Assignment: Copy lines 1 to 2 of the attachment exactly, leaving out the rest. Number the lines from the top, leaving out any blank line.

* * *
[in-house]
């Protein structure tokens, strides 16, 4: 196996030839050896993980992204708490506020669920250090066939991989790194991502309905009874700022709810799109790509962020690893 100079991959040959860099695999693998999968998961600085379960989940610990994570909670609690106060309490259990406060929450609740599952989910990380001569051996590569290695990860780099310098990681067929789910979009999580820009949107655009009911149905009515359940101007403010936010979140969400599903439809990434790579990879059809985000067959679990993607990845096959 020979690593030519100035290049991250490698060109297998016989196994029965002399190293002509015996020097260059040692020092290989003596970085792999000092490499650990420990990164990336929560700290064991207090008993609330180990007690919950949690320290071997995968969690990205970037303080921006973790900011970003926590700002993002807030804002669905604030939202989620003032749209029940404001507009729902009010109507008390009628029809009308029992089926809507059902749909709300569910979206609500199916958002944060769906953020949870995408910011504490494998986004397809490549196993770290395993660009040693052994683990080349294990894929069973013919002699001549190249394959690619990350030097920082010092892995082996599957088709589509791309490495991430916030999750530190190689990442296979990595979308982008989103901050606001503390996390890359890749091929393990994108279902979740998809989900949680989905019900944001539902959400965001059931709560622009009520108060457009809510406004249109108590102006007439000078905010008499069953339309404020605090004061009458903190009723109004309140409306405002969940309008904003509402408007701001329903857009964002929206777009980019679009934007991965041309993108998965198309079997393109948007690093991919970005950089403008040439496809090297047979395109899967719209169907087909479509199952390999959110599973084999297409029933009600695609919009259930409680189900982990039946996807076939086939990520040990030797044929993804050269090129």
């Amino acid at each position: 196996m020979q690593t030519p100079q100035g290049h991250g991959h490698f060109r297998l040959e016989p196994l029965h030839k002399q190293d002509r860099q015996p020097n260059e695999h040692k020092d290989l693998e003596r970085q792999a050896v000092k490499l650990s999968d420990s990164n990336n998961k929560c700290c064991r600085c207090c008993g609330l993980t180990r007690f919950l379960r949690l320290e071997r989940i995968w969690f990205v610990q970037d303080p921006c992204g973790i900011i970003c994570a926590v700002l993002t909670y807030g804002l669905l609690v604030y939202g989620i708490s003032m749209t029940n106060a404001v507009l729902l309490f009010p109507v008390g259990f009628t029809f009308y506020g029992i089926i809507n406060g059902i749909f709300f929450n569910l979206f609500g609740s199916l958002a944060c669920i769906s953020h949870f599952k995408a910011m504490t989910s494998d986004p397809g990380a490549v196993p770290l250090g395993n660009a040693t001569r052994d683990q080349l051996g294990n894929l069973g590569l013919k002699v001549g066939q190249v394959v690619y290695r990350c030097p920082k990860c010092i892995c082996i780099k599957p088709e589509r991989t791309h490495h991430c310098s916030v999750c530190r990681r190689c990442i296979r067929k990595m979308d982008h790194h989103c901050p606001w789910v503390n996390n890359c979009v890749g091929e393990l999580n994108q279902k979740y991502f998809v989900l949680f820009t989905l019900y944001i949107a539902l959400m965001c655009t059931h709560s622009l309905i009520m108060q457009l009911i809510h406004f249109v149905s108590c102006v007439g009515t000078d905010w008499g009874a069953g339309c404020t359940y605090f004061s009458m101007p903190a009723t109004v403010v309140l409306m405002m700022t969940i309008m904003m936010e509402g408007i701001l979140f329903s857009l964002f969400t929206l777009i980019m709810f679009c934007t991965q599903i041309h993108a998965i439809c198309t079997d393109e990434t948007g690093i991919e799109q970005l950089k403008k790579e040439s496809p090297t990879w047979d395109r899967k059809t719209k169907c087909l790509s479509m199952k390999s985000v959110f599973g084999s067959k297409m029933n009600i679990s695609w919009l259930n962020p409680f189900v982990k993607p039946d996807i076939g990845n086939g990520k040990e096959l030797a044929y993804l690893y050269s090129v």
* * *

[in-house]
């Protein structure tokens, strides 16, 4: 196996030839050896993980992204708490506020669920250090066939991989790194991502309905009874700022709810799109790509962020690893 100079991959040959860099695999693998999968998961600085379960989940610990994570909670609690106060309490259990406060929450609740599952989910990380001569051996590569290695990860780099310098990681067929789910979009999580820009949107655009009911149905009515359940101007403010936010979140969400599903439809990434790579990879059809985000067959679990993607990845096959 020979690593030519100035290049991250490698060109297998016989196994029965002399190293002509015996020097260059040692020092290989003596970085792999000092490499650990420990990164990336929560700290064991207090008993609330180990007690919950949690320290071997995968969690990205970037303080921006973790900011970003926590700002993002807030804002669905604030939202989620003032749209029940404001507009729902009010109507008390009628029809009308029992089926809507059902749909709300569910979206609500199916958002944060769906953020949870995408910011504490494998986004397809490549196993770290395993660009040693052994683990080349294990894929069973013919002699001549190249394959690619990350030097920082010092892995082996599957088709589509791309490495991430916030999750530190190689990442296979990595979308982008989103901050606001503390996390890359890749091929393990994108279902979740998809989900949680989905019900944001539902959400965001059931709560622009009520108060457009809510406004249109108590102006007439000078905010008499069953339309404020605090004061009458903190009723109004309140409306405002969940309008904003509402408007701001329903857009964002929206777009980019679009934007991965041309993108998965198309079997393109948007690093991919970005950089403008040439496809090297047979395109899967719209169907087909479509199952390999959110599973084999297409029933009600695609919009259930409680189900982990039946996807076939086939990520040990030797044929993804050269090129």